Since their introduction nearly 30 years ago, 529 plans have been the go-to savings vehicle for ever-increasing college education costs. New changes to the FAFSA will change the way families plan around generational gifts for college costs.
First, Back to Basics
What is a 529 Plan?
A 529 plan (named after Section 529 of the Internal Revenue Code) allows a student or family member a tax-advantaged way to invest for future education costs. Not only do the monies grow tax-sheltered, but all withdrawals are tax-free upon distribution when used to pay for qualified education expenses. Some state-sponsored plans also offer income tax deductions or even matching funds for 529 contributions.
What is a Qualified Educational Expense?
Qualified expenses include tuition and fees for most types of postsecondary educational institutions (colleges, trade schools, etc.). Also, with some limitations, qualified expenses can include a large portion of room and board, textbooks, computers, and supplies, as well as repayment of student loans and reimbursement for scholarships earned.
What are the contribution limits?
While there are some lifetime limits to the amount that can be contributed to 529 plans, there are no annual contribution limits. However, contributions made by someone other than the student beneficiary are considered completed gifts for tax purposes, and therefore limited to $16,000/year ($32,000 from a married couple) in 2022, in order to qualify for the annual gift tax exclusion. While contributions above this amount are possible, one would need to consult with their tax advisor before doing so.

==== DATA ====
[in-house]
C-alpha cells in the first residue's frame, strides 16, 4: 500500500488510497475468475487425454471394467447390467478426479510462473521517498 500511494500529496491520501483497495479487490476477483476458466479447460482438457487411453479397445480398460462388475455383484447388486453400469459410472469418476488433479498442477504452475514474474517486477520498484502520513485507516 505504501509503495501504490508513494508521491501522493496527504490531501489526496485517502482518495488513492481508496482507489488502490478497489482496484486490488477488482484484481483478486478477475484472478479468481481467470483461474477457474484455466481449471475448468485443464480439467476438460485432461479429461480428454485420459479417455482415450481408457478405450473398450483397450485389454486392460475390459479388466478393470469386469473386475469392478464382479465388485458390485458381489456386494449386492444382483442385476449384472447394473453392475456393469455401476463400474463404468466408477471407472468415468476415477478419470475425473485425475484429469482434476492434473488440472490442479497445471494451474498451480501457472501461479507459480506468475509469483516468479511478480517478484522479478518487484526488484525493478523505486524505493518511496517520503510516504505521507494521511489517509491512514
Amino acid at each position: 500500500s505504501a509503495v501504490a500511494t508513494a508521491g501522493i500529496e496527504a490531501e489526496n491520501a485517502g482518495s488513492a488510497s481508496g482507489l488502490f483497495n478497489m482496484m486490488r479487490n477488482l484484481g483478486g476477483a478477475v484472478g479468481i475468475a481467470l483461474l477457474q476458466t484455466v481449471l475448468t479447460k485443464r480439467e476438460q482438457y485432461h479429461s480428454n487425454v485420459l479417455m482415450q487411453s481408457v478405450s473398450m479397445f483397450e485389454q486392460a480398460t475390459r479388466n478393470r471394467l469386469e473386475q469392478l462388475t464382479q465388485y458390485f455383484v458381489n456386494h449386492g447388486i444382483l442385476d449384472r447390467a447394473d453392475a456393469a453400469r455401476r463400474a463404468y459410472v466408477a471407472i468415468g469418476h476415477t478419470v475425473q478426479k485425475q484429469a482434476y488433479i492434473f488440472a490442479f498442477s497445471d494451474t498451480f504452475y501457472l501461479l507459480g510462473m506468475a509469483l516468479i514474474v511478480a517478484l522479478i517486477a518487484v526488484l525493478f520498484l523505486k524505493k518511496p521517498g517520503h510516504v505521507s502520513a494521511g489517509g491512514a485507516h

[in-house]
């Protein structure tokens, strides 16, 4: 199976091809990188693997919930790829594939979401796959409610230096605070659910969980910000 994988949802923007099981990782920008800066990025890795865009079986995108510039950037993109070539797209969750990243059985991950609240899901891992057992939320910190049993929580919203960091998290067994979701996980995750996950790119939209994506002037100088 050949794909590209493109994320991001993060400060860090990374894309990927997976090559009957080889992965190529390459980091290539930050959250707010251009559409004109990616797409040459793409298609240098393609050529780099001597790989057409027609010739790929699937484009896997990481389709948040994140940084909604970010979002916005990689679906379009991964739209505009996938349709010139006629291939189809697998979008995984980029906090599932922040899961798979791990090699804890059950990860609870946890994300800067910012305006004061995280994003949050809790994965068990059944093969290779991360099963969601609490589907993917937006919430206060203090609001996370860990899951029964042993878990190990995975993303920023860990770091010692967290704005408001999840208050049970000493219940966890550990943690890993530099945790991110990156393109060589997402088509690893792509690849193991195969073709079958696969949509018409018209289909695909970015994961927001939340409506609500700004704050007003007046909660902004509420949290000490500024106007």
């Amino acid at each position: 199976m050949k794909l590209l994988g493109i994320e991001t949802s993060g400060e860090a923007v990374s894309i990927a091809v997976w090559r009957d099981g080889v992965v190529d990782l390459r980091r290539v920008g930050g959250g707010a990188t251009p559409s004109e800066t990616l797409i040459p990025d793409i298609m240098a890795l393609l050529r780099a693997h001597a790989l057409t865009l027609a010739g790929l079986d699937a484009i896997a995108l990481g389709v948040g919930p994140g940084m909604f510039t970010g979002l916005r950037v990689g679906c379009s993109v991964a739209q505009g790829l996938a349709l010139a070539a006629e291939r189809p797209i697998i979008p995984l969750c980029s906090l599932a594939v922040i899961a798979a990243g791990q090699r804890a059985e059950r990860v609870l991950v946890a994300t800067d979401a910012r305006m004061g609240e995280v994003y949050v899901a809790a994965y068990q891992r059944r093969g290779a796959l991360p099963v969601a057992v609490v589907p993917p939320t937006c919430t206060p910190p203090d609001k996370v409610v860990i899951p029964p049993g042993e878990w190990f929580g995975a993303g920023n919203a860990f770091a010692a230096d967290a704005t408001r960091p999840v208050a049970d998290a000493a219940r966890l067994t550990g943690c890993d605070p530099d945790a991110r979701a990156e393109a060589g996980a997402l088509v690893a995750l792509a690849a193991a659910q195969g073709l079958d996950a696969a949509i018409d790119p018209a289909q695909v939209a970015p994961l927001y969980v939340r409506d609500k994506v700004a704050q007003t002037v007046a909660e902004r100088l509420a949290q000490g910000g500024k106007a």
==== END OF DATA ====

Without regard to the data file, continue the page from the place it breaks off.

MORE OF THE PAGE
So, What’s New? - An Advantage for Grandparents
The FAFSA (Free Application for Federal Student Aid) is administered by the U.S. Department of Education to determine a student’s eligibility for federal financial aid, such as grants, scholarships, or loans. Many universities also use the FAFSA as the basis for awarding their own financial aid, making it a critical part of the college planning process.
Currently, the FAFSA considers the assets and income of both students and their parents, and available aid is reduced based on those figures. Assets owned or income earned by the student results in a greater reduction in aid, which has incentivized parents and grandparents to keep assets out of the names of children prior to college years.
While grandparent-owned 529 plans are not counted as student assets, the FAFSA currently considers any withdrawal from such an account to be untaxed income to the student in the year it is made, thereby reducing aid eligibility by as much as 50%. Since FAFSA is based on a 2-year lookback period, a current best practice is to distribute 529 monies in the last 2 years of schooling, so as to avoid counting that income against eligible financial aid.
With the recent changes to the FAFSA rules, beginning with the 2024-2025 school year, distributions from a grandparent-owned 529 plan will no longer impact a student’s financial aid eligibility. This opens the door for grandparents to play a larger role in funding college expenses without negatively impacting financial aid qualification.
Planning for college costs is a multi-faceted endeavor including both the saving and investing decisions, as well as navigating the rules surrounding 529 plans and the many sources of financial aid. The most important thing is to get started early, then get to know your options and take advantage of all the benefits 529 plans have to offer.
If you are planning for your children or grandchildren’s education, or have questions about 529 plans, please give us a call!
 See official IRS guidelines at https://www.irs.gov/taxtopics/tc313